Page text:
This past week our class began the AEE 530 series with our group. Our group facilitated the workshop of “Does Diversity Matter? Maximizing Multicultural Competency for Teaching Success.” This instructional and interactive workshop gave educators and students specific strategies to deliver instruction that supports all students’ preferred learning styles. Participants gained tools that help create classroom climates where each student has a successful learning experience. This workshop was helpful for teachers in alternative schools, schools wanting to enhance delivery methods, and teachers seeking to connect with students who are not achieving the learning objectives. Out learning objectives were to identify major components of multicultural education among instructors and educators, classifying personality styles, and identifying instructional strategies to increase student performance and support at risk learners and address needs of students. Before conducting the workshop, our group worked together to develop a lesson plan and list of duties for each member. We met 3 times to ensure all tasks were completed and utilized skills and talents of our group members. I was able to conduct the beginning phases of the planning and my other group member served as piecing all information together in the lesson plan to create more understanding for the entire group to meet tasks. I think we had some difficulty in creating workshop presentation and tasks based on language barriers and understanding of the other group member. This issue was solved by finding a place in the presentation for the students to give their international perspective on teaching and learning and student preferred learning in Ukraine. The group also utilized resources from the multicultural director in the college of AG and peer reviewed literature to support our topic. Outreach and promotion of the workshop was viewed through networks of listservs of one group member and we were able to gain nearly 30 participants for the workshop. An interesting point I think was a plus to the planning was our hands on activities, which gave participants a chance to network with others and gain there learning personality style better. Reviewing the workshop evaluations, participants felt that the workshop was useful and they could utilize this information in there learning environments and classrooms in the future. Some comments from participants were to make sure the group watch the timing of allowing through the interactive activities, the international perspective, the tasty dunkin donuts and coffee. After our workshop the group got detail feedback from the class for future delivery and learning. Some points were to offer more time for reflection for learners and offer beginning definition documents before. Students pointed out that the group did a great job and the break out sessions and the climate of the workshop as far as demographics was a great fit for the topic. I really enjoyed working with my group and topic and could see expanding or creating a novice workshop or discussion on the topic in the future.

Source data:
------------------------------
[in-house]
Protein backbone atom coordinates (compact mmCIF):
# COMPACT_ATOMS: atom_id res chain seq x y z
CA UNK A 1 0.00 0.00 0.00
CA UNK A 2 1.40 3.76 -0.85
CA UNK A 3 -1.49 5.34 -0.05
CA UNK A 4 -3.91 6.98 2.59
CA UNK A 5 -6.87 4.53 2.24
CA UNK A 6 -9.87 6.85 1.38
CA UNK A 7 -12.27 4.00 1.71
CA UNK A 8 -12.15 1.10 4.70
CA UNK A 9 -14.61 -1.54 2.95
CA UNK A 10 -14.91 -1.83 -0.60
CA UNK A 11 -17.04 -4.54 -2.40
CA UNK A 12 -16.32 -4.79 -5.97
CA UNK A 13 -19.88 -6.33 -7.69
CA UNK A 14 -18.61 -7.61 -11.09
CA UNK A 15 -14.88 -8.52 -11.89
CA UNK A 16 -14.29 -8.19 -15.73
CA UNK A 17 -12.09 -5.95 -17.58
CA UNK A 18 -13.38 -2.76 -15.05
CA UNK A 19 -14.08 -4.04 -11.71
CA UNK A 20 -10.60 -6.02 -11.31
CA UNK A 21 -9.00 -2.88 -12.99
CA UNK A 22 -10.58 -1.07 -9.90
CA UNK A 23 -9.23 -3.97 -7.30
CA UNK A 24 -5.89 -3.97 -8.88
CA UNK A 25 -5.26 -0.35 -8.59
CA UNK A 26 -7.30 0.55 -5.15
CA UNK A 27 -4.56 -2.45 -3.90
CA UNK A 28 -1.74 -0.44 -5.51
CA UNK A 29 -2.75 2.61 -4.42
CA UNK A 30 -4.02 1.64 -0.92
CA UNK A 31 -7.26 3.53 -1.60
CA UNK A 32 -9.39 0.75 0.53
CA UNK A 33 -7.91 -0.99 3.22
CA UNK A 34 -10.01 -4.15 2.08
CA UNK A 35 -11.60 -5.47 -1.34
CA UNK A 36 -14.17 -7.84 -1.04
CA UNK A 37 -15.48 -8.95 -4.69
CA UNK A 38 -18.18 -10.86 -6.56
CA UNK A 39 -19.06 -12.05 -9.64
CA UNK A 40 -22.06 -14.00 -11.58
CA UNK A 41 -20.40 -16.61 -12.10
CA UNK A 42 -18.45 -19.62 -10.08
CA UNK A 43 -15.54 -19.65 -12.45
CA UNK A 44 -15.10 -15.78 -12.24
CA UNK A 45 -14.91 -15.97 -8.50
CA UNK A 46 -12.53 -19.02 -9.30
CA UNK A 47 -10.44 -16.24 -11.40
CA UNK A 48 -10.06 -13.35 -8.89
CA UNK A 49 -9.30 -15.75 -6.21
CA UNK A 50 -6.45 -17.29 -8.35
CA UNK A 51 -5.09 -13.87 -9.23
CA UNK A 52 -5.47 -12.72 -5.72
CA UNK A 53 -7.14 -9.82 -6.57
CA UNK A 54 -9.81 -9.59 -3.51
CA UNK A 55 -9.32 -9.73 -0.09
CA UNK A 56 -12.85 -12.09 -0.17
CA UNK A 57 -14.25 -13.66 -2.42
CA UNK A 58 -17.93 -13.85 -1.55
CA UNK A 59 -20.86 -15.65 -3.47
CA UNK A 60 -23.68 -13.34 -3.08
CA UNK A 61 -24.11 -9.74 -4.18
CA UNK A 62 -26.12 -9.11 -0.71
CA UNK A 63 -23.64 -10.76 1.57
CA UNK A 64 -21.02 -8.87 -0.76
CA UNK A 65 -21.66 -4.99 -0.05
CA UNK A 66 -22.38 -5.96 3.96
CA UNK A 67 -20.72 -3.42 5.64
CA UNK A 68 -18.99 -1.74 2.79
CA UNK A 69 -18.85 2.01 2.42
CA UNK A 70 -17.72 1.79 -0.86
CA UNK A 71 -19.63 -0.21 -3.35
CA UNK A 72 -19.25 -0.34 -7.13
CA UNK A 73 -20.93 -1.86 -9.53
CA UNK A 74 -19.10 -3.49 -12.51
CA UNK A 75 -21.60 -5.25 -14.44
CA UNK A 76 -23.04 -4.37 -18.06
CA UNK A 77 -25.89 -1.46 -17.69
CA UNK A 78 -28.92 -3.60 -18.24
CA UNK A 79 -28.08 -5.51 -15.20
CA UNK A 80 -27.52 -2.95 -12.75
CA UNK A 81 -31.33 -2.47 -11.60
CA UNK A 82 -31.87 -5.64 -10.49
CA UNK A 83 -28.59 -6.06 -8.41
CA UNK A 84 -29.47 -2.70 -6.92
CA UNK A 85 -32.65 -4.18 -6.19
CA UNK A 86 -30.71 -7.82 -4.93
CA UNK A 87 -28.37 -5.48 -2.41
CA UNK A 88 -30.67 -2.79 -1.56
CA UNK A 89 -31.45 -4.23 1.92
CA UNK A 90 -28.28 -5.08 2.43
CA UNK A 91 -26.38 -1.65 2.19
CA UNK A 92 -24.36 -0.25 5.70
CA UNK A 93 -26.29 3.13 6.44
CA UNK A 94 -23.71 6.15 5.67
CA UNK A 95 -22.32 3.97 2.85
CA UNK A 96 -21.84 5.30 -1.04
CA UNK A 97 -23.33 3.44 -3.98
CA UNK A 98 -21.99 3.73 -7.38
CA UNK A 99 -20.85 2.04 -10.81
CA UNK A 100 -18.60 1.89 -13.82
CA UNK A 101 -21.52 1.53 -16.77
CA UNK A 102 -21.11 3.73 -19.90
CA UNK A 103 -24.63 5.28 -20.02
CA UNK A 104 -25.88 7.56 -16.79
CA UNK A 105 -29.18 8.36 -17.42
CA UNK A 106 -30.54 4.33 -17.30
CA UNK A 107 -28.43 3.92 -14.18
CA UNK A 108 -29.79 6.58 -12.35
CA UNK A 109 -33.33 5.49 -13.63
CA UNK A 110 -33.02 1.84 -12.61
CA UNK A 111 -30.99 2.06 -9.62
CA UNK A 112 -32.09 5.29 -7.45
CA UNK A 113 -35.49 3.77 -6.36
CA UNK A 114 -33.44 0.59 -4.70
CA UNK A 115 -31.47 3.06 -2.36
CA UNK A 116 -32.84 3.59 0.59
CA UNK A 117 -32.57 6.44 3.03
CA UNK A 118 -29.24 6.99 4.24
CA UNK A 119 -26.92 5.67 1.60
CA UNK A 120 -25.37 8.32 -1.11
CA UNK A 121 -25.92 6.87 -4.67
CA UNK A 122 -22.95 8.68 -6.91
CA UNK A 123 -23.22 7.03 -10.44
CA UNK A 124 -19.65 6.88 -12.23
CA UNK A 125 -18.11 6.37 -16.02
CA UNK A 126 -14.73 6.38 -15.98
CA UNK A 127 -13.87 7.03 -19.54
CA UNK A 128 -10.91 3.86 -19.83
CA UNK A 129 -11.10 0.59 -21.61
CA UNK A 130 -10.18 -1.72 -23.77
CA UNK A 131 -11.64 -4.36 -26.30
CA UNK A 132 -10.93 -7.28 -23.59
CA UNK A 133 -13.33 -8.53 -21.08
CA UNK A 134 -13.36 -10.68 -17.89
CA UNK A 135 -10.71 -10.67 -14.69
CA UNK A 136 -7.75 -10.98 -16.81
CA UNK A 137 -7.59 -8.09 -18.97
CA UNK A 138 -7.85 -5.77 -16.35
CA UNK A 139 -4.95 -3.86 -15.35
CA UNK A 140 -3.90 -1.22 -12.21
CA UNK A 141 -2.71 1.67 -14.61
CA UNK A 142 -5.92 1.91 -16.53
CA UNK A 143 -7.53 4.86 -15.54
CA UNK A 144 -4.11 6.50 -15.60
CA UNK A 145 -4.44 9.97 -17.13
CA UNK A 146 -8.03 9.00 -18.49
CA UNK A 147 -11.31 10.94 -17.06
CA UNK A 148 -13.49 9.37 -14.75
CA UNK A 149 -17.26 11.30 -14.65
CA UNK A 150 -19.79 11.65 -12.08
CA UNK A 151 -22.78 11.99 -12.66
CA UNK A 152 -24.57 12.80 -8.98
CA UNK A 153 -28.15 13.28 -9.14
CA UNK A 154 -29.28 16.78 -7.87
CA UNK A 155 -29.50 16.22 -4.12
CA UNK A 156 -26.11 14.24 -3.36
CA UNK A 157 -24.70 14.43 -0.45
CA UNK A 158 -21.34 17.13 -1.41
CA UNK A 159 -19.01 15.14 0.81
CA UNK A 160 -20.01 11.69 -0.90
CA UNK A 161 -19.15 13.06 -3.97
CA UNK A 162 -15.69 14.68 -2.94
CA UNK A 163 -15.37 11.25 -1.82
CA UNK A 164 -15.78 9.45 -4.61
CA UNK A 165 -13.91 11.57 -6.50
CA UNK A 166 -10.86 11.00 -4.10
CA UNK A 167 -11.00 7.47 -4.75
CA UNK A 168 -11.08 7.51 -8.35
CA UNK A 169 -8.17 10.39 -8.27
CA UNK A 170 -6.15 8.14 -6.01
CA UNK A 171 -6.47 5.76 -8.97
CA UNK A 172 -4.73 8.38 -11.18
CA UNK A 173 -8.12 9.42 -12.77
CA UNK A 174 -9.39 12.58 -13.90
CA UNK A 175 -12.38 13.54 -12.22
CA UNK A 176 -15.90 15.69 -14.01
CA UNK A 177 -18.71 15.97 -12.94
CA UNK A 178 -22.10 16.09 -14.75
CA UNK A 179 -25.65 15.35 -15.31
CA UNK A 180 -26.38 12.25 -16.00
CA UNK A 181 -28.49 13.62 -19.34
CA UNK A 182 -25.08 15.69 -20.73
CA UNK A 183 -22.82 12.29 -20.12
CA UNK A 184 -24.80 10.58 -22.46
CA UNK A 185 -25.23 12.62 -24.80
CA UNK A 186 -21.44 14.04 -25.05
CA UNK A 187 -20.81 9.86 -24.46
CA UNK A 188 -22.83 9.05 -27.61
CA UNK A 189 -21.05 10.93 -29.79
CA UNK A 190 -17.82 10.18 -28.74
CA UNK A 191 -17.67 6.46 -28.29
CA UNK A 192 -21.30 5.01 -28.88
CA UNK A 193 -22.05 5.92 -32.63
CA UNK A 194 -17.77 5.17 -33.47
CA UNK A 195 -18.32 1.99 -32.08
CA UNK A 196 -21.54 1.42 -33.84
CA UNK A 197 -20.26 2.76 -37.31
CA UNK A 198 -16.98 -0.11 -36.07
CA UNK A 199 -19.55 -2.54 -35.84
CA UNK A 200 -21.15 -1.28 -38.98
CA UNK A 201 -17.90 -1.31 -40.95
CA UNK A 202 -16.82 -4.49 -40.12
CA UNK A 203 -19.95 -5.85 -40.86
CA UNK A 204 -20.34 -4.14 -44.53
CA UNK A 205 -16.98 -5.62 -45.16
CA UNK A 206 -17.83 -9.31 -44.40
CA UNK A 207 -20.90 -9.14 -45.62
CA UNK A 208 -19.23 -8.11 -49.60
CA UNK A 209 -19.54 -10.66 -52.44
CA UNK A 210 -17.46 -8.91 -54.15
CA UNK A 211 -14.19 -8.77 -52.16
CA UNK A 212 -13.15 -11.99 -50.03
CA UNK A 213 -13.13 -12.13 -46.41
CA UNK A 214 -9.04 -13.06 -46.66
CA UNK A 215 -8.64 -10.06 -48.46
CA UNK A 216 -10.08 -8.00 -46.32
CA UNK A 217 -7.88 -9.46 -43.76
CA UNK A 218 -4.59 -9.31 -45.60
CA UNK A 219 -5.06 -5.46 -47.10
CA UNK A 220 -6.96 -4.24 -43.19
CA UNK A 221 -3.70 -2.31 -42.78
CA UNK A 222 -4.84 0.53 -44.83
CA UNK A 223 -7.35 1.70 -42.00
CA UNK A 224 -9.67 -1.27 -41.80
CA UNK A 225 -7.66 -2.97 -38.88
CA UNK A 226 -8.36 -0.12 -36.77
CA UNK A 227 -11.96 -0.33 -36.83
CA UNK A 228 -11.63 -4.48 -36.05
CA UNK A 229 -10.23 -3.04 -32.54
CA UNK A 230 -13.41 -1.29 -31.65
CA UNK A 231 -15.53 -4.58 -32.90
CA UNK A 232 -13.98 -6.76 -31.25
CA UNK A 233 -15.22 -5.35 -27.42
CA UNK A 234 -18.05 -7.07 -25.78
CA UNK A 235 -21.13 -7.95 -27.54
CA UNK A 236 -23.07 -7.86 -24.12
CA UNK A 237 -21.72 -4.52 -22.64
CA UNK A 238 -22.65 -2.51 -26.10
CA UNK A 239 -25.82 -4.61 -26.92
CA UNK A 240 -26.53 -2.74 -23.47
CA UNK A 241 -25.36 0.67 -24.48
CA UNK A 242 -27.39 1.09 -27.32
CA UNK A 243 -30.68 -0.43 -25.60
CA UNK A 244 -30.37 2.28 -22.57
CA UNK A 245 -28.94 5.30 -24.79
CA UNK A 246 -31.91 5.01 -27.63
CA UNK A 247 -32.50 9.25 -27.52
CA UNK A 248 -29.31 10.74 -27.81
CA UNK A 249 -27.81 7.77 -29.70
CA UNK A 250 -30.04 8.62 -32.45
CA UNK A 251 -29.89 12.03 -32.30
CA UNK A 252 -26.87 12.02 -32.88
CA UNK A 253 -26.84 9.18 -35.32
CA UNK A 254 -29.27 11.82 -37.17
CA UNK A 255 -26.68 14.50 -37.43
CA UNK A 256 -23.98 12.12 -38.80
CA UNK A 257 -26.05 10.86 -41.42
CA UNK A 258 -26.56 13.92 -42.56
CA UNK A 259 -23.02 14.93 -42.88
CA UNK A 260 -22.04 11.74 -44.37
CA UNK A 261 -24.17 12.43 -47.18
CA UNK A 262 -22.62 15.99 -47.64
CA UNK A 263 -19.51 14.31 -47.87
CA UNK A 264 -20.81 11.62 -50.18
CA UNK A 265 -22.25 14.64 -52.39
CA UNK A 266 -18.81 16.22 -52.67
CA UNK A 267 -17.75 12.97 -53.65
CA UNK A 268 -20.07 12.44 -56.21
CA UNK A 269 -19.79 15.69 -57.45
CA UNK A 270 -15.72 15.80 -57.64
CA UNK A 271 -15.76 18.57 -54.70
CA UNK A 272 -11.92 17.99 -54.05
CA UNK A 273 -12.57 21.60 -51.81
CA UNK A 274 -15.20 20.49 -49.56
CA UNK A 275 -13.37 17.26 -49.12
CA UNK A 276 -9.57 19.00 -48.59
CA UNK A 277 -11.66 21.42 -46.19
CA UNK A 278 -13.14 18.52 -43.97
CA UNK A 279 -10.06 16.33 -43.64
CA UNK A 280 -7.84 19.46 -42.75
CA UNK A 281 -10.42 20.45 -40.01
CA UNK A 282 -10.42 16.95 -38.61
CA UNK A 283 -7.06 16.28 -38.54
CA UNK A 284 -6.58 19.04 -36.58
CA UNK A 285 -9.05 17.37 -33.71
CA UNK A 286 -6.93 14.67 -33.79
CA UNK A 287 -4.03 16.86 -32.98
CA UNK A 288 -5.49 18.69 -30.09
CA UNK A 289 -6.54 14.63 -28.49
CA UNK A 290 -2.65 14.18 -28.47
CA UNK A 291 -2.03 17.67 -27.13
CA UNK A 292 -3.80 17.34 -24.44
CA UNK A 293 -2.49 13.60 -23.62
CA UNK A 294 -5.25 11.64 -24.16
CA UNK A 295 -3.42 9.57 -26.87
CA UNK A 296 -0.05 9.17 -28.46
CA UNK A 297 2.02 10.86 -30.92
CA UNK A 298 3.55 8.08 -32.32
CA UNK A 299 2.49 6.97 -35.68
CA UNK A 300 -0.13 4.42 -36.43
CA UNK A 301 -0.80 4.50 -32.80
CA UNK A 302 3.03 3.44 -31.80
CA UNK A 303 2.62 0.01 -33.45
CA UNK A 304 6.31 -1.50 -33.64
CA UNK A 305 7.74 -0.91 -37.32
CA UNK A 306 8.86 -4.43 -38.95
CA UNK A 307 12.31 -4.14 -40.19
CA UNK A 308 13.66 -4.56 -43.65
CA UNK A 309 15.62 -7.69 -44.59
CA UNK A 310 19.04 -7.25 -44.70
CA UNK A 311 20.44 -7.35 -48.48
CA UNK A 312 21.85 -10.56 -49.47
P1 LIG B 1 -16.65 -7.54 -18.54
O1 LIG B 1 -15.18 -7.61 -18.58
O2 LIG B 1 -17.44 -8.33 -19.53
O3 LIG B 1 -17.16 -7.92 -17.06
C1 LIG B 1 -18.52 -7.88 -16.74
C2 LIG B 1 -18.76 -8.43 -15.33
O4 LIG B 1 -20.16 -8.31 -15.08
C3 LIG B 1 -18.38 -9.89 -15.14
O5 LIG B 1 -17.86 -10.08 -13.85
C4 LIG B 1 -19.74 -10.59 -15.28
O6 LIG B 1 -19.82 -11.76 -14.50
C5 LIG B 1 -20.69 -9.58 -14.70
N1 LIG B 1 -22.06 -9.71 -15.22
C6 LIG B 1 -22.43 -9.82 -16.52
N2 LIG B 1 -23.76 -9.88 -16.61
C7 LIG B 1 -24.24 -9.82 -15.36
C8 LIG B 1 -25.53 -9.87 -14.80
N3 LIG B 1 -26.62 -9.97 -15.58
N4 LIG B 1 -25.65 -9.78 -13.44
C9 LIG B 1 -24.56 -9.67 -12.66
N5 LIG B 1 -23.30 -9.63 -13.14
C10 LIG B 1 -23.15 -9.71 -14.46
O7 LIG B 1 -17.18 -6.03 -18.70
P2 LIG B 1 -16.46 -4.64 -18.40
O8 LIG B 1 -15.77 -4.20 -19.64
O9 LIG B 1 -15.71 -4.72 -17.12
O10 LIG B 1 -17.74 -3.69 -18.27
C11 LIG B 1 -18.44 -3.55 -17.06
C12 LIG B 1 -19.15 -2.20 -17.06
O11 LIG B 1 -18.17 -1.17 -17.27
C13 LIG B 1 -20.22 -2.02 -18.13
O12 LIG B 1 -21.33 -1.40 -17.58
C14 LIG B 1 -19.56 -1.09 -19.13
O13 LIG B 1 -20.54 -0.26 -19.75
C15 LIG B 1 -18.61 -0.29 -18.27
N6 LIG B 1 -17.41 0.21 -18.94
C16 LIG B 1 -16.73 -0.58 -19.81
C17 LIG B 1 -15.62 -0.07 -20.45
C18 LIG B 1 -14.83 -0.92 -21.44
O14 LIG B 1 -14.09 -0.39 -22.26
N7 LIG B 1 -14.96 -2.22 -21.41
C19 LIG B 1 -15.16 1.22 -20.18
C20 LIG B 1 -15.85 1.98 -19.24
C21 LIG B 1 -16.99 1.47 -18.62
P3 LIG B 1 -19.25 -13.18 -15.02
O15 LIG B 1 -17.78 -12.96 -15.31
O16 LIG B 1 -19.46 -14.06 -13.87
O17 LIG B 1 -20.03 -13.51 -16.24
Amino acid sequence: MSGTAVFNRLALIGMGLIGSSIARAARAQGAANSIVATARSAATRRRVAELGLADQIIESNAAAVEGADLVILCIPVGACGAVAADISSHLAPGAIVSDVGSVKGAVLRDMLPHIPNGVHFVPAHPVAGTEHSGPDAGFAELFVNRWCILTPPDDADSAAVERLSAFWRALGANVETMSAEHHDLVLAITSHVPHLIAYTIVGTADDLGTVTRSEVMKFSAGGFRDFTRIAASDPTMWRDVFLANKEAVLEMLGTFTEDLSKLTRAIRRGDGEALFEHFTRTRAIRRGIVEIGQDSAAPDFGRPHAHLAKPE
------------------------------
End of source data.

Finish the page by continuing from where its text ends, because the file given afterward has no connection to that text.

This past weekend our AEE 530 class had the opportunity to participate in the Penn State Teaching and Learning with Technology Symposium. The symposium is an annual on-day event to showcase ways that technology can be used to enhance teaching, learning and research. The symposium opened with a full and hearty breakfast with the opening speaker of Dr. Jones which he gave a great discussion on transforming education. Some discussion from participants among the symposium mentioned barriers revolving in TLT and trying to incorporate focus into teaching. The corporation with canvas and the size of classrooms would be an issue, however if educational tech could be able to leverage strategies to be able to get more technology to the students. Another question noted was do we have more communication with all complexities of the system to get the barrier issue situated with TLT. It was also noted to implement a plan to incorporate diverse students in TLT to be more inclusive. I attended various sessions which included sparking student interest using yammer and voice thread, promoting cultural competence through culture walks, wearable technology for self-regulated learning, and supported a colleague in their workshop on Penn State music education in technology regarding the blue band. All workshops were great, but the sparking student interest workshop was the most beneficial to me to be able to gain more insight on other educational apps to use within course structure especially using them within me TA with my advisor course this fall. Yammer and Vice Thread could be utilized in gaining student online presentation and dialogue on content with more than just their classmates. I felt like this experience has truly gave me a view on how to incorporate more technology effectively in courses I will teach or TA in the future.